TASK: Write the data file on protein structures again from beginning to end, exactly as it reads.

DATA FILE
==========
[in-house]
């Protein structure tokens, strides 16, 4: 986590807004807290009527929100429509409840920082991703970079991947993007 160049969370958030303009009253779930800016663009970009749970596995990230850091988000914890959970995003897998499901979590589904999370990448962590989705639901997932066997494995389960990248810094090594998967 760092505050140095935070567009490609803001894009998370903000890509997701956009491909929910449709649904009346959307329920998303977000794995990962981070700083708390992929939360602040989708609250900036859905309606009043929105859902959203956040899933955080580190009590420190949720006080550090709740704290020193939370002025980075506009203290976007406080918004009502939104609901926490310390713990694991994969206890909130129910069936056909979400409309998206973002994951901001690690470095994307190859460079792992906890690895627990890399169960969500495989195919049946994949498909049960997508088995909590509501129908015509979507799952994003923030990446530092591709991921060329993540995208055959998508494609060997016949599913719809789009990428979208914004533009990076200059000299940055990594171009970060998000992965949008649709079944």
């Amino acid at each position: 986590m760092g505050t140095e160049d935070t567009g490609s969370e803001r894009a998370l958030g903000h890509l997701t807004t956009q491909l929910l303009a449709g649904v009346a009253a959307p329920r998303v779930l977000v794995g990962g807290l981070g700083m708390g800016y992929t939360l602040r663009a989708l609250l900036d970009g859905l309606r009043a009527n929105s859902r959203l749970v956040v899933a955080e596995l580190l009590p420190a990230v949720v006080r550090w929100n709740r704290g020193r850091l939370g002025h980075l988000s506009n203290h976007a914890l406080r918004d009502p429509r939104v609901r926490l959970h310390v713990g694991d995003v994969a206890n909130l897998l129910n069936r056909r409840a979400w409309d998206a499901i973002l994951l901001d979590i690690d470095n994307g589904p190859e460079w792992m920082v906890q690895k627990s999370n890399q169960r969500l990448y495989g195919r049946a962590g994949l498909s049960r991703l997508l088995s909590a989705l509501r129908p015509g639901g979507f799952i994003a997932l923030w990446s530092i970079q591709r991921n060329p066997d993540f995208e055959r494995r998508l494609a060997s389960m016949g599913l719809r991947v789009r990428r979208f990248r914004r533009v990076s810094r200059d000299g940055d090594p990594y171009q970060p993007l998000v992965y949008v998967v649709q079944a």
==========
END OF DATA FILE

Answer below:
[in-house]
């Protein structure tokens, strides 16, 4: 986590807004807290009527929100429509409840920082991703970079991947993007 160049969370958030303009009253779930800016663009970009749970596995990230850091988000914890959970995003897998499901979590589904999370990448962590989705639901997932066997494995389960990248810094090594998967 760092505050140095935070567009490609803001894009998370903000890509997701956009491909929910449709649904009346959307329920998303977000794995990962981070700083708390992929939360602040989708609250900036859905309606009043929105859902959203956040899933955080580190009590420190949720006080550090709740704290020193939370002025980075506009203290976007406080918004009502939104609901926490310390713990694991994969206890909130129910069936056909979400409309998206973002994951901001690690470095994307190859460079792992906890690895627990890399169960969500495989195919049946994949498909049960997508088995909590509501129908015509979507799952994003923030990446530092591709991921060329993540995208055959998508494609060997016949599913719809789009990428979208914004533009990076200059000299940055990594171009970060998000992965949008649709079944």
């Amino acid at each position: 986590m760092g505050t140095e160049d935070t567009g490609s969370e803001r894009a998370l958030g903000h890509l997701t807004t956009q491909l929910l303009a449709g649904v009346a009253a959307p329920r998303v779930l977000v794995g990962g807290l981070g700083m708390g800016y992929t939360l602040r663009a989708l609250l900036d970009g859905l309606r009043a009527n929105s859902r959203l749970v956040v899933a955080e596995l580190l009590p420190a990230v949720v006080r550090w929100n709740r704290g020193r850091l939370g002025h980075l988000s506009n203290h976007a914890l406080r918004d009502p429509r939104v609901r926490l959970h310390v713990g694991d995003v994969a206890n909130l897998l129910n069936r056909r409840a979400w409309d998206a499901i973002l994951l901001d979590i690690d470095n994307g589904p190859e460079w792992m920082v906890q690895k627990s999370n890399q169960r969500l990448y495989g195919r049946a962590g994949l498909s049960r991703l997508l088995s909590a989705l509501r129908p015509g639901g979507f799952i994003a997932l923030w990446s530092i970079q591709r991921n060329p066997d993540f995208e055959r494995r998508l494609a060997s389960m016949g599913l719809r991947v789009r990428r979208f990248r914004r533009v990076s810094r200059d000299g940055d090594p990594y171009q970060p993007l998000v992965y949008v998967v649709q079944a």